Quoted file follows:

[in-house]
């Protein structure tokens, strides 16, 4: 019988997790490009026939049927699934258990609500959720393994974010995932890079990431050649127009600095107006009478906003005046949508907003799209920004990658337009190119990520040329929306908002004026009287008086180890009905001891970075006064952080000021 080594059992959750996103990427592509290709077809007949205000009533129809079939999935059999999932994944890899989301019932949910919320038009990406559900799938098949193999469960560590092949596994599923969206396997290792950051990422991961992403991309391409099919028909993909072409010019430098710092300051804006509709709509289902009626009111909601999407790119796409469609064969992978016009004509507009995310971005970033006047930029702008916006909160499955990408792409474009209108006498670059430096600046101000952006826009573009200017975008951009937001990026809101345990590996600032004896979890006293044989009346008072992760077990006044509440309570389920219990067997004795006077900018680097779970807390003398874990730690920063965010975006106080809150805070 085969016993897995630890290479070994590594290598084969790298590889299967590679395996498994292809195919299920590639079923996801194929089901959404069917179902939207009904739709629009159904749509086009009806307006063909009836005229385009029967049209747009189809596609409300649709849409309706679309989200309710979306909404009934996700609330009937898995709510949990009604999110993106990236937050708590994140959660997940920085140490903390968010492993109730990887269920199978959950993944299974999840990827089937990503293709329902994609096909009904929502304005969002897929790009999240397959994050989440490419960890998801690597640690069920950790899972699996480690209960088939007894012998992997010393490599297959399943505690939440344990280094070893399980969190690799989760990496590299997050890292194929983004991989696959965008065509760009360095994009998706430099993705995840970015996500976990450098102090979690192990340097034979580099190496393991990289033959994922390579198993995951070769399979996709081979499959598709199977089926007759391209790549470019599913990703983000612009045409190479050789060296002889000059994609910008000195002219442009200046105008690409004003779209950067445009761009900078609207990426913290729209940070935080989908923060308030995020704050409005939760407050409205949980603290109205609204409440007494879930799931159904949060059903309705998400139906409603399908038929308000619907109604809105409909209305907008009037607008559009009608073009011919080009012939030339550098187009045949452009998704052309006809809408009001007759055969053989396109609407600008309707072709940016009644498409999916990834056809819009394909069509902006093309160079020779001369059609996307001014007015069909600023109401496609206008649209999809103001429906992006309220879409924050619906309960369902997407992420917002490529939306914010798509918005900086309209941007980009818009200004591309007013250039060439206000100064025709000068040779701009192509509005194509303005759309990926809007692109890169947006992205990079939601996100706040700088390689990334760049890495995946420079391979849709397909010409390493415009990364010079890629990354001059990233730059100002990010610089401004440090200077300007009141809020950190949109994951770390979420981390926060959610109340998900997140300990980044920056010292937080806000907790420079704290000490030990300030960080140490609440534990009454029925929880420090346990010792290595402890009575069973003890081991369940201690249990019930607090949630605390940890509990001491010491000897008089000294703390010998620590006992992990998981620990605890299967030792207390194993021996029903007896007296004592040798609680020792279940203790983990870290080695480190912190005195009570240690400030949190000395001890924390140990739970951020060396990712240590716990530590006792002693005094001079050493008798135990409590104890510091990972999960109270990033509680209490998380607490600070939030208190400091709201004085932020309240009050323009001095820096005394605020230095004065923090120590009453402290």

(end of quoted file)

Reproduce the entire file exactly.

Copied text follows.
[in-house]
């Protein structure tokens, strides 16, 4: 019988997790490009026939049927699934258990609500959720393994974010995932890079990431050649127009600095107006009478906003005046949508907003799209920004990658337009190119990520040329929306908002004026009287008086180890009905001891970075006064952080000021 080594059992959750996103990427592509290709077809007949205000009533129809079939999935059999999932994944890899989301019932949910919320038009990406559900799938098949193999469960560590092949596994599923969206396997290792950051990422991961992403991309391409099919028909993909072409010019430098710092300051804006509709709509289902009626009111909601999407790119796409469609064969992978016009004509507009995310971005970033006047930029702008916006909160499955990408792409474009209108006498670059430096600046101000952006826009573009200017975008951009937001990026809101345990590996600032004896979890006293044989009346008072992760077990006044509440309570389920219990067997004795006077900018680097779970807390003398874990730690920063965010975006106080809150805070 085969016993897995630890290479070994590594290598084969790298590889299967590679395996498994292809195919299920590639079923996801194929089901959404069917179902939207009904739709629009159904749509086009009806307006063909009836005229385009029967049209747009189809596609409300649709849409309706679309989200309710979306909404009934996700609330009937898995709510949990009604999110993106990236937050708590994140959660997940920085140490903390968010492993109730990887269920199978959950993944299974999840990827089937990503293709329902994609096909009904929502304005969002897929790009999240397959994050989440490419960890998801690597640690069920950790899972699996480690209960088939007894012998992997010393490599297959399943505690939440344990280094070893399980969190690799989760990496590299997050890292194929983004991989696959965008065509760009360095994009998706430099993705995840970015996500976990450098102090979690192990340097034979580099190496393991990289033959994922390579198993995951070769399979996709081979499959598709199977089926007759391209790549470019599913990703983000612009045409190479050789060296002889000059994609910008000195002219442009200046105008690409004003779209950067445009761009900078609207990426913290729209940070935080989908923060308030995020704050409005939760407050409205949980603290109205609204409440007494879930799931159904949060059903309705998400139906409603399908038929308000619907109604809105409909209305907008009037607008559009009608073009011919080009012939030339550098187009045949452009998704052309006809809408009001007759055969053989396109609407600008309707072709940016009644498409999916990834056809819009394909069509902006093309160079020779001369059609996307001014007015069909600023109401496609206008649209999809103001429906992006309220879409924050619906309960369902997407992420917002490529939306914010798509918005900086309209941007980009818009200004591309007013250039060439206000100064025709000068040779701009192509509005194509303005759309990926809007692109890169947006992205990079939601996100706040700088390689990334760049890495995946420079391979849709397909010409390493415009990364010079890629990354001059990233730059100002990010610089401004440090200077300007009141809020950190949109994951770390979420981390926060959610109340998900997140300990980044920056010292937080806000907790420079704290000490030990300030960080140490609440534990009454029925929880420090346990010792290595402890009575069973003890081991369940201690249990019930607090949630605390940890509990001491010491000897008089000294703390010998620590006992992990998981620990605890299967030792207390194993021996029903007896007296004592040798609680020792279940203790983990870290080695480190912190005195009570240690400030949190000395001890924390140990739970951020060396990712240590716990530590006792002693005094001079050493008798135990409590104890510091990972999960109270990033509680209490998380607490600070939030208190400091709201004085932020309240009050323009001095820096005394605020230095004065923090120590009453402290």